Don’t let clients forget these tax credits

By Staff | March 3, 2016 | Last updated on September 15, 2023
3 min read

With tax season upon us, clients will be looking to use every available tax credit to cut down what they owe CRA. Here are some filing tips from H&R Block to keep in mind this April.

Family Tax Cut is still available

The Family Tax Cut is a non-refundable tax credit of up to $2,000 meant to help families with children under the age of 18 living at home. The way this works is that one spouse claims a credit for the taxes they would have saved if they had split their income off to the other spouse’s return. Introduced in October 2014, this could be the final year to claim this credit. So, even if filers didn’t qualify for it last year, they’re still encouraged to look into whether they’ll qualify this year.

Read: What eliminating Ontario education tax credits means for clients

Amount you can claim for child care has increased

In 2015, parents will be able to claim more of their child care expenses – limits have increased by $1,000. Child care expenses are claimed as a deduction from income to decrease the amount of taxable income for parents.

Children’s Fitness Tax Credit (CFTC) now refundable

The CFTC helps families with the cost of children’s fitness activities by allowing them to claim the related expenses on their tax filing, up to a maximum amount of $1,000. New for the 2015 tax filing year, it is now a refundable tax credit, meaning families will get some of those expenses back whether they owe tax or not.

Amount for children disappears from Schedule 1 form

This used to be a non-refundable tax credit but, as of the 2015 tax filing year, it will no longer appear on the Schedule 1 form. This means that it is no longer a credit that can be claimed on a person’s income tax return and many families may be surprised to see this. The exception is a credit left for the family caregiver for impaired children.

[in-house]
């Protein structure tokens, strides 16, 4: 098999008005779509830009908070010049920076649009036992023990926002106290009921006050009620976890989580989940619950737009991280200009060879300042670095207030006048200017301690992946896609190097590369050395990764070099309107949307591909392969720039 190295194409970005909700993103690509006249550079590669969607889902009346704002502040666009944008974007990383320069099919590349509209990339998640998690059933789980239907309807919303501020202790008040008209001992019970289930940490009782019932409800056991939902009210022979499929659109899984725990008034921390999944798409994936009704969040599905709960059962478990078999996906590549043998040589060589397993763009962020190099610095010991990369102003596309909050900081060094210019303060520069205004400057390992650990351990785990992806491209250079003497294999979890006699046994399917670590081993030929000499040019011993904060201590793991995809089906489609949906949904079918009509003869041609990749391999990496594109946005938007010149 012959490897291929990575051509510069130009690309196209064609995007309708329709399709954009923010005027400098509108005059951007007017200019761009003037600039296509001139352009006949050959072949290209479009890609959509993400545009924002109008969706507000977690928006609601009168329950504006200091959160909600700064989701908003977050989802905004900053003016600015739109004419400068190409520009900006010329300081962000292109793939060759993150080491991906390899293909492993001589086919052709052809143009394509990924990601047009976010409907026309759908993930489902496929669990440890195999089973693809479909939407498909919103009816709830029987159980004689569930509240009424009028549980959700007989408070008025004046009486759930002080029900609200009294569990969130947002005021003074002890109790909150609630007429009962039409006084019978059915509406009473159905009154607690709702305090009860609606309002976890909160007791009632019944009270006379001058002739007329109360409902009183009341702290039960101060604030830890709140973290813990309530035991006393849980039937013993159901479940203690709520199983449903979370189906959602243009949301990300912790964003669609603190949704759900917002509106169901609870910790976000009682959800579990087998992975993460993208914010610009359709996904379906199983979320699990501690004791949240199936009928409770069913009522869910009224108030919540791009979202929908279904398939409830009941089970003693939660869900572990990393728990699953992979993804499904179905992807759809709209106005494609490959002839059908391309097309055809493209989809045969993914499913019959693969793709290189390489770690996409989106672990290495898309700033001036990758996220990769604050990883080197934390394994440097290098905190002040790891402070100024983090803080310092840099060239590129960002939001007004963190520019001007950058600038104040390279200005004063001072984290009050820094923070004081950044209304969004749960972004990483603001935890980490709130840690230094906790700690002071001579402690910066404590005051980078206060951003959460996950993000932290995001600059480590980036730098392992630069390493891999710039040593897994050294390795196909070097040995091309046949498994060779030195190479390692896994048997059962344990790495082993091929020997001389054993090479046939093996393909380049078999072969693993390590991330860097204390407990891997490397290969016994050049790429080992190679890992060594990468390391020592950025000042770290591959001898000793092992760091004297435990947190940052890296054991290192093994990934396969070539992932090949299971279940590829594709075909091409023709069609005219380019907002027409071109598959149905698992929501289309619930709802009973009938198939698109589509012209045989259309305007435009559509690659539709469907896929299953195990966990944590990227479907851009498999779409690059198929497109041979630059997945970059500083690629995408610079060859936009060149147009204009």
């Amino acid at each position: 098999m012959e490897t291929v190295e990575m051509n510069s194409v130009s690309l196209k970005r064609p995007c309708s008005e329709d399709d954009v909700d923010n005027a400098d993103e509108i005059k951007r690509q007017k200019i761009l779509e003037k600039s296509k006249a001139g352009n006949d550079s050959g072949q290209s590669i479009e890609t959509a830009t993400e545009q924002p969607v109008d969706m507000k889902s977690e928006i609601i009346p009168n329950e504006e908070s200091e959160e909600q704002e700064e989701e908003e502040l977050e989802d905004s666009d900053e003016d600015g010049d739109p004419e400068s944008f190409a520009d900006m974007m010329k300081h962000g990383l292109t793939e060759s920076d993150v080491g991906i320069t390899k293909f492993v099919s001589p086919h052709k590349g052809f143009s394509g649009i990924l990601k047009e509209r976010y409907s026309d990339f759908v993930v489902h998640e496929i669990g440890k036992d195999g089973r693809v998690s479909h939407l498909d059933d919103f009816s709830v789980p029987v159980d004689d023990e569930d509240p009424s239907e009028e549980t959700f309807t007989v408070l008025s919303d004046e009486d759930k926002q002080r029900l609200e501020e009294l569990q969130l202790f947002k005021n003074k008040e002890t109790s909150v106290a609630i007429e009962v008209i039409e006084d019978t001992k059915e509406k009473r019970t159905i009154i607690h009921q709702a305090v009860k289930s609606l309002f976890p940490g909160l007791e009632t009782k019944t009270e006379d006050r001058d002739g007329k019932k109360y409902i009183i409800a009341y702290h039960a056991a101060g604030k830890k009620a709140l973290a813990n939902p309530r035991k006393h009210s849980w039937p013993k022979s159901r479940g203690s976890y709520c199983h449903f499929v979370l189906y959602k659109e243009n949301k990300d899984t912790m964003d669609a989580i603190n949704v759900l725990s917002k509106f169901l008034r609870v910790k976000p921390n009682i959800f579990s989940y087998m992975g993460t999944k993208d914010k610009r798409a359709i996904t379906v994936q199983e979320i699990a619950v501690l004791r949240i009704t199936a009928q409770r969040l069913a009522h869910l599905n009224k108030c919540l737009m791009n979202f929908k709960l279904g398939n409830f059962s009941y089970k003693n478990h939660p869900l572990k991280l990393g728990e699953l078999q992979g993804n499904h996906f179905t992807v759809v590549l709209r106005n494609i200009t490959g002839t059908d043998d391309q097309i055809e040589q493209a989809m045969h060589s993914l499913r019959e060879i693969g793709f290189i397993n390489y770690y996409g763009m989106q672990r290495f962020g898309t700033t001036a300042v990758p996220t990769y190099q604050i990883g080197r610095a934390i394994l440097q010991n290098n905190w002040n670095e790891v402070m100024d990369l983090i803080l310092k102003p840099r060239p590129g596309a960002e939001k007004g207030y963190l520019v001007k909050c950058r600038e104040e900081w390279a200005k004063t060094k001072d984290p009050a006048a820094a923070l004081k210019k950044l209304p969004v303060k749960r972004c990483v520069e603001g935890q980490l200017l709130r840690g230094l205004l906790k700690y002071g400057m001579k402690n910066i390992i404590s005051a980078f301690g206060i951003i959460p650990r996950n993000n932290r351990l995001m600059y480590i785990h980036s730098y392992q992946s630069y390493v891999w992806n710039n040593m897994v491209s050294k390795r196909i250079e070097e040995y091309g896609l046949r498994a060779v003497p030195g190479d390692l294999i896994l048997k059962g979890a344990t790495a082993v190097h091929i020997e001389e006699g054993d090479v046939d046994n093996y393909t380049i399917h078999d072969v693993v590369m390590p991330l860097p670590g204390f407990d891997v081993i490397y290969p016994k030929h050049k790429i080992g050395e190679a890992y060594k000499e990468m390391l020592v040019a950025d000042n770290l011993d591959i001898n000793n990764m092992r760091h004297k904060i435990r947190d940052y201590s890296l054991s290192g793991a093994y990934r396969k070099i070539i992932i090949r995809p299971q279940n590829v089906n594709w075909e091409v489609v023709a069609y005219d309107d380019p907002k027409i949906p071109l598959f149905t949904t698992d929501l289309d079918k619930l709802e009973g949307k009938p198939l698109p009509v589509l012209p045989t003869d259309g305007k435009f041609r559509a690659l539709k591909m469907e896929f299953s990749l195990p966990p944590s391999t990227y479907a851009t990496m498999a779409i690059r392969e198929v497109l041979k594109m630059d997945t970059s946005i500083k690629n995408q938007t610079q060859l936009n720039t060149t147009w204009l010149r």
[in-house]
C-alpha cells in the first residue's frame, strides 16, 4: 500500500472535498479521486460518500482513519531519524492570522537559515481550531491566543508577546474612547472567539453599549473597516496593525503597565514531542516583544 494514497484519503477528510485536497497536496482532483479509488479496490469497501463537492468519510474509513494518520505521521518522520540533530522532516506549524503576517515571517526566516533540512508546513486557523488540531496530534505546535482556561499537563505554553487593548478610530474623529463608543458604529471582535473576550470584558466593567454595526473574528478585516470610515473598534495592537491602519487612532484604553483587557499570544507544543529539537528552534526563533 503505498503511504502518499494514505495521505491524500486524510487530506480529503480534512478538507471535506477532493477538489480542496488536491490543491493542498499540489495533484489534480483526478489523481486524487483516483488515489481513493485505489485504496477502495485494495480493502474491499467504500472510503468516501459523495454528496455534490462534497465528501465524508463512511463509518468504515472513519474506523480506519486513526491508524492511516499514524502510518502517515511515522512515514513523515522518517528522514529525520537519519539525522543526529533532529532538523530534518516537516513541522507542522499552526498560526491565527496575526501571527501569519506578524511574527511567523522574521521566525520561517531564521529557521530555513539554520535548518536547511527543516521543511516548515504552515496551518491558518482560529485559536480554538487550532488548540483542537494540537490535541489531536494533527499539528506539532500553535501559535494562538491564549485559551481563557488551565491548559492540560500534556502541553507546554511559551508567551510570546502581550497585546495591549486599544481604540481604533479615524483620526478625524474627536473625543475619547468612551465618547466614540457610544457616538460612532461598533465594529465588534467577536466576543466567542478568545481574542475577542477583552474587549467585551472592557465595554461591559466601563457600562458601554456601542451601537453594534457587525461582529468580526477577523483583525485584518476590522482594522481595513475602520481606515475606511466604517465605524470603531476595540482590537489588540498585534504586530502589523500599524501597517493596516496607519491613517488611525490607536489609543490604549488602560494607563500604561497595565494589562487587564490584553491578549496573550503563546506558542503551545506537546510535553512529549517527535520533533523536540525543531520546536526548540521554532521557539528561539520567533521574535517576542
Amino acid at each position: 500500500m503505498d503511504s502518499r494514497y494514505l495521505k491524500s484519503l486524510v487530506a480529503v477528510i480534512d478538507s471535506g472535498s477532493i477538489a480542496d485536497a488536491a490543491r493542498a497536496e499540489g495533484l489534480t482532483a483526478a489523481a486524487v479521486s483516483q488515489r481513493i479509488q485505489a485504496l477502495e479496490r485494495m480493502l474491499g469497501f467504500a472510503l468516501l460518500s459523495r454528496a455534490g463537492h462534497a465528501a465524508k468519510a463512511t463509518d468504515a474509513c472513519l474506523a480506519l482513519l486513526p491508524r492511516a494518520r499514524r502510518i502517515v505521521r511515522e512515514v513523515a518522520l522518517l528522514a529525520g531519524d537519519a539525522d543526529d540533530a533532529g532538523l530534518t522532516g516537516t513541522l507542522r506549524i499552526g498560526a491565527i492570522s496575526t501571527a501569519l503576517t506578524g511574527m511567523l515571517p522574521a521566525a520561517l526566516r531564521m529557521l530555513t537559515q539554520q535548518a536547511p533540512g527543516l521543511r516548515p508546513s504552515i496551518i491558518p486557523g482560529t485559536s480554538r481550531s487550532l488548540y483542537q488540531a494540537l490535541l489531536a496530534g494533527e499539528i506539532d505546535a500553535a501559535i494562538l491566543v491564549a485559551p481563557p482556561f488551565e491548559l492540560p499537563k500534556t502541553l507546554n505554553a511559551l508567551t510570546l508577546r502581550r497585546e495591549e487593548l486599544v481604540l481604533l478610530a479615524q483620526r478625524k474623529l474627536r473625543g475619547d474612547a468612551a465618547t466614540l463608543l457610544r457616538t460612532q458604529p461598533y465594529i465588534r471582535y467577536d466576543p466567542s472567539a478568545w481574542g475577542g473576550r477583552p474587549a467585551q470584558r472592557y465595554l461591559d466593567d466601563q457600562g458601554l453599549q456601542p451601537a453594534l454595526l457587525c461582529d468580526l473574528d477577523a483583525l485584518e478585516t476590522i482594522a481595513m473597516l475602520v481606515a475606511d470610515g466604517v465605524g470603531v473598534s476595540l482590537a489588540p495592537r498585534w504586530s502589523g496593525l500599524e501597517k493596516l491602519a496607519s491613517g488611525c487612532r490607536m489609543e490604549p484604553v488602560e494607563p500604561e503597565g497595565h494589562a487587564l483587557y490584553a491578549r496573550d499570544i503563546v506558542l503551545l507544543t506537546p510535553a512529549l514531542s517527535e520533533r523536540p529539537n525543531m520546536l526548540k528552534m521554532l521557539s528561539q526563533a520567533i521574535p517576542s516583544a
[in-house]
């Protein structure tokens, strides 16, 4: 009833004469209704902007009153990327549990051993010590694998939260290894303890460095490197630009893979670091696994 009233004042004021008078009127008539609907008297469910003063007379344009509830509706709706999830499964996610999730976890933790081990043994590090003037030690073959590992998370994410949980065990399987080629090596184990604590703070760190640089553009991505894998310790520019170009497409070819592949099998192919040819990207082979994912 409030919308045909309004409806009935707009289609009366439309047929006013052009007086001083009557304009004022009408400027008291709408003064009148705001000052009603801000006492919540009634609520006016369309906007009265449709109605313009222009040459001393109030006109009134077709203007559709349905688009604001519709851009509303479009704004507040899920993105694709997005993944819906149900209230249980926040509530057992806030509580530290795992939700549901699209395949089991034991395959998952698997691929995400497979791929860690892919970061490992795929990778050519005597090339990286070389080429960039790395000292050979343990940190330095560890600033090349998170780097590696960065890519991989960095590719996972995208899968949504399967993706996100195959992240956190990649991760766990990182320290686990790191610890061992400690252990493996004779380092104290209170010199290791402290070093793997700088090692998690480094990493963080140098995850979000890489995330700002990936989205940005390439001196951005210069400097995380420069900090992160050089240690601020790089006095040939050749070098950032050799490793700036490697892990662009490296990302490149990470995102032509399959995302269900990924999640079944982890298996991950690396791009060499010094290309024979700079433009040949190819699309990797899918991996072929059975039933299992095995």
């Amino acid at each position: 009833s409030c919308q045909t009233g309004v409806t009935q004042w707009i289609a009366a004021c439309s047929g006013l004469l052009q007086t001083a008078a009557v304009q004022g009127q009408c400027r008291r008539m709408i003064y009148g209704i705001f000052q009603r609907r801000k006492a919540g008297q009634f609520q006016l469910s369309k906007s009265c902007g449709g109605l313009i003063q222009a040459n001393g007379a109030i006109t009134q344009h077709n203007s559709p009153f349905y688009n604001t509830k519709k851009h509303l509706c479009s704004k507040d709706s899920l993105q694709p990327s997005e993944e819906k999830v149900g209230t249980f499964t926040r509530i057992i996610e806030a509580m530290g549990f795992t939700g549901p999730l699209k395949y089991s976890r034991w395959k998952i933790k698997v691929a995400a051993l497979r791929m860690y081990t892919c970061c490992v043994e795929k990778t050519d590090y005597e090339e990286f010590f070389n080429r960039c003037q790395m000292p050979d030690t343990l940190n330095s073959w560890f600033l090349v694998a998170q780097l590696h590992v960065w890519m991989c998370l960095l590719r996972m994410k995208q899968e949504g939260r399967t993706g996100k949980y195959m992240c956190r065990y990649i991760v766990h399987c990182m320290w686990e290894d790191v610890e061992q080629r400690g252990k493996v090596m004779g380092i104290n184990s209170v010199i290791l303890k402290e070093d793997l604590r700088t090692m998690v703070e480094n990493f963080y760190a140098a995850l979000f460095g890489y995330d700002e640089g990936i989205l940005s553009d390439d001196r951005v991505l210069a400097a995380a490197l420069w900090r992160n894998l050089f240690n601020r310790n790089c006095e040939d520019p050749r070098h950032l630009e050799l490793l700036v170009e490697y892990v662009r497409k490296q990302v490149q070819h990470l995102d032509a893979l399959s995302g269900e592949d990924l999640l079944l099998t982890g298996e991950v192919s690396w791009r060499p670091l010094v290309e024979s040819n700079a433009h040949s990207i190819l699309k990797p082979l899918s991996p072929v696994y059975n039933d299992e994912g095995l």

Read: 3 fixes for clients’ trust woes

Universal Child Care Benefit (UCCB) was enhanced

The UCCB is a taxable benefit that provides direct financial support to Canadian families with young children. In 2015, there were a couple changes to the UCCB that put more money into the pockets of these families. A new payment for children aged six to 17 was introduced, and the payments for children under six years old was increased. Families who receive these benefits will need to claim them as income and account for these enhancements.

Automatic enrollment for OAS and GIS benefits

By 2016, all eligible seniors will be automatically enrolled for OAS and GIS and notified by mail. This replaces the old system where seniors had to apply for those benefits. Seniors need to know that if they do nothing, the automatic enrollment goes ahead. But if they wish to defer these payments, they must let Service Canada know. These payments are part of seniors’ tax filing, so it’s important they understand the process.

First-Time Donor’s Super Credit can be claimed until 2017

The First-Time Donor’s Super Credit is meant to encourage donations by people who have not donated to charity before, or who had fallen out of the habit. You can claim an additional temporary supplement, in addition to the non-refundable tax credit for individual charitable donations. If you are saving up your receipts, the temporary credit can be claimed until 2017, but will be unavailable after that.

Read: Tax changes in Ontario’s budget staff


The staff of have been covering news for financial advisors since 1998.